The eldest son of Prince Christian I of Anhalt. After his father’s death in 1630 he became the ruling Prince Christian II. At the age of twenty-one he took part in the Battle of White Mountain where he commanded the regiment of arquebusiers in the centre of the Czech battle formation. He led the attack of his regiment with youthful verve and great bravado, but he was wounded and captured together with most of the regiment. Then he was held at the Imperial Court in Vienna. He is the author of the French written memoirs, depicting the course of the battle and his capture.
count jindrich matyas thurn-valsassina, (1567-1640)
One of the main leaders of the Czech Estates Uprising and the commanders of the Estates army. A Lutheran whose family came from Northern Italy, he himself settled in Bohemia only in 1605. In his youth he travelled a lot and he got as far as the Orient.
As Commander of the imperial cavalry regiment he fought against the Turks. In 1607 he left the Imperial army and in 1609 he recruited the troops in the service of the Czech Estates. He was wounded several times in the fighting. He was one of those who disagreed with the succession of Ferdinand Habsburg on the Czech throne and that is why he lost the lucrative office of the Karlstein burgrave. This even exacerbated his hostile relationship to Habsburgs and brought him to the forefront of the Estates’ opposition. After the Prague defenestration he belonged to the most active and he was fully involved in the uprising.
He was a commander of the army. He surpassed the others by his fervour for the matter of Estates and also by his temperament, noisiness, impulsive behaviour and verbiage. However, he never learned Czech properly. He belonged to the radicals, but he did not show a great political insight or extraordinary commanding skills. He did not slacken in the anti-Habsburg resistance even after the defeat at White Mountain. He fled along with King Frederick, served the Venetians, the Danes, and eventually entered the Swedish service. The Habsburgs always considered him the most dangerous rebel. And he remained so until the end of his life. He died at the age of seventy-three in Livonia.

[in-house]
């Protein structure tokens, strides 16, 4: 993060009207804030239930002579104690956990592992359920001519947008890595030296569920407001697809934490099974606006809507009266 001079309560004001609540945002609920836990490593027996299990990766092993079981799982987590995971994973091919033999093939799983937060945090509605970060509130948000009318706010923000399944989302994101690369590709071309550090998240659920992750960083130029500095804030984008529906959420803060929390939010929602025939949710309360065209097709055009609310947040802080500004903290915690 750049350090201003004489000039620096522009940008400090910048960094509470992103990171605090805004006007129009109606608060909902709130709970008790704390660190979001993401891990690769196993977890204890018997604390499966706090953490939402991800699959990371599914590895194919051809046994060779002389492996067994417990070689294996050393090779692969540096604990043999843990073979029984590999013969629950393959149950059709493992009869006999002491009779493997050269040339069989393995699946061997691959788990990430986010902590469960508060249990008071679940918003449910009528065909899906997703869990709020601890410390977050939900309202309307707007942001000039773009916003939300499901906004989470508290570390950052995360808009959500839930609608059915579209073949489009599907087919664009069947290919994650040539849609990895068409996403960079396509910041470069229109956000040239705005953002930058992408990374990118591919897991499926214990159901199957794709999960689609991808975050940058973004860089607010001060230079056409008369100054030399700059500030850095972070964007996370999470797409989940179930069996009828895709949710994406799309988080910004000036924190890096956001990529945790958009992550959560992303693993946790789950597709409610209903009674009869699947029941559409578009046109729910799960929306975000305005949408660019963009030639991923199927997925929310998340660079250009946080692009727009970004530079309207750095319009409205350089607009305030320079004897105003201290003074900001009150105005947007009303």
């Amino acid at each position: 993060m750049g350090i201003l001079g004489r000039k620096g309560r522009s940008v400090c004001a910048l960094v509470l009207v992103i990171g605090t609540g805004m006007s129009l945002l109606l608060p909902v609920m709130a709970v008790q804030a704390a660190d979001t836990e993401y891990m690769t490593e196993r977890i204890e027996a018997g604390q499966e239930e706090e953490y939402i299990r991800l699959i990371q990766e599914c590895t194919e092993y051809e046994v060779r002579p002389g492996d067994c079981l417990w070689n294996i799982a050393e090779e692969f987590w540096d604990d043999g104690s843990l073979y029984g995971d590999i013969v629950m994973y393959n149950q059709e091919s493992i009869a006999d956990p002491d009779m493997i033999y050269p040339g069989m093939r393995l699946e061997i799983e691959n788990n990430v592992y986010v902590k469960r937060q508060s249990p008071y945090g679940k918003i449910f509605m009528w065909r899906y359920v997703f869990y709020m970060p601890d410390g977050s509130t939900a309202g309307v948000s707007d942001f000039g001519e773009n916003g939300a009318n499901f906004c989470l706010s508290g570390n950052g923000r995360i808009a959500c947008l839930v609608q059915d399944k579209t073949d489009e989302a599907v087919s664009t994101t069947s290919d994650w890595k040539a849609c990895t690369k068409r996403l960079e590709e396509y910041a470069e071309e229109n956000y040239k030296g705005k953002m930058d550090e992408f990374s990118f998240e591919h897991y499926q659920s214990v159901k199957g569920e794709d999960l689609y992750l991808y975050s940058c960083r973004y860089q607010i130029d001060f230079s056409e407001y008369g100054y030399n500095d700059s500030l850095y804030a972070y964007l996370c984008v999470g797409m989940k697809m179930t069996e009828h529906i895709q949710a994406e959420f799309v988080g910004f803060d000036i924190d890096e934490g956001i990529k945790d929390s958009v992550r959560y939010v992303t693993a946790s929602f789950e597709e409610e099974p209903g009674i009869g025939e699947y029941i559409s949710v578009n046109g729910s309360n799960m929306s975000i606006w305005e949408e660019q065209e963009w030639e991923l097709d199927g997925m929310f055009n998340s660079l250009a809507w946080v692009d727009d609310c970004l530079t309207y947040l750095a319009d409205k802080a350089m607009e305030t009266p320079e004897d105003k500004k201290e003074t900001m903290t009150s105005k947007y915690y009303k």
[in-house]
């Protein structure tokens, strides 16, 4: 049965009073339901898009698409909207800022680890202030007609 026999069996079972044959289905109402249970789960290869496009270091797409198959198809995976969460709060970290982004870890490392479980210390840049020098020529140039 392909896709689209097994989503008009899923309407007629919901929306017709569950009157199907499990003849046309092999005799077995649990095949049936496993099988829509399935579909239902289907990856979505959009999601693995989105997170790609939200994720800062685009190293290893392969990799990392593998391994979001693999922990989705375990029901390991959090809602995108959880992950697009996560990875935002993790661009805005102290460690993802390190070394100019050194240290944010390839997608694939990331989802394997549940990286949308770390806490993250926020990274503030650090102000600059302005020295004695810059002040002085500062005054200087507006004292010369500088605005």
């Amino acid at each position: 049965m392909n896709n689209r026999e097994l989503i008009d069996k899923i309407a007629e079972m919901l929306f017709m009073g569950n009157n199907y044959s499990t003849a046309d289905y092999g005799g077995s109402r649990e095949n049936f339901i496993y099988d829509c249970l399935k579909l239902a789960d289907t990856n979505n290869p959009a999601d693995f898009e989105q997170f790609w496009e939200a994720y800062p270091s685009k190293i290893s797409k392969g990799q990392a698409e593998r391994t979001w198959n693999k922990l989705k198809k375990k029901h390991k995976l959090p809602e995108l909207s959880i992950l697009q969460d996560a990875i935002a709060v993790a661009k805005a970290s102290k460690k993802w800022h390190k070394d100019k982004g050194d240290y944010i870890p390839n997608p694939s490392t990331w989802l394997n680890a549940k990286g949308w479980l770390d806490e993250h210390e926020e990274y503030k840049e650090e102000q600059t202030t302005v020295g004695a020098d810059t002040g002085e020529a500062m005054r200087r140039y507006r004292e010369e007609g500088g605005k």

joachim andreas von schlick, count of passaun and weisskirchen, (1569-1621)
The Schlicks were a rich noble family formed by several family lines. Joachim Andreas belonged to the Jachymov branch, which owned numerous estates in western and northwestern Bohemia. He studied at the university of Jena, where he held the office of rector, his cavalier education was completed by a long-term stay at the Saxon Court in Dresden.
After returning to Bohemia, he ranked among the main leaders of the non-Catholic opposition. Besides Václav Budovec he takes main credit for the creation of Rudolph’s Letter of Majesty. He was a skilful diplomat with a tendency to moderate solutions to political and religious problems. As the head of Czech Lutherans he belonged to the supporters of Saxon politics. With his conciliatory attitude at the diet he caused that in 1617 Ferdinand of Styria was accepted as the King of Bohemia, which he was often blamed for. After the defenestration he was elected one of the directors of the nobility estate. He zealously participated in diplomatic negotiations with allies of the Czech Estates, however, his political prestige suffered due to the election of Frederick of the Palatinate. The election took place during his diplomatic journey to Saxony, which was probably a premeditated move of the Palatine party led by Budovec. Under Frederick he applied for the office of supreme chancellor, but he only attained the office of the supreme land judge.
At the time of the battle of White Mountain he commanded auxiliary troops in Silesia. And after the defeat he retired to Lusatia where he sought protection at the Elector of Saxony. In May 1621 he handed him over to the Emperor and on 21 June 1621 he was executed at the Old Town Square in Prague as the first of twenty-seven.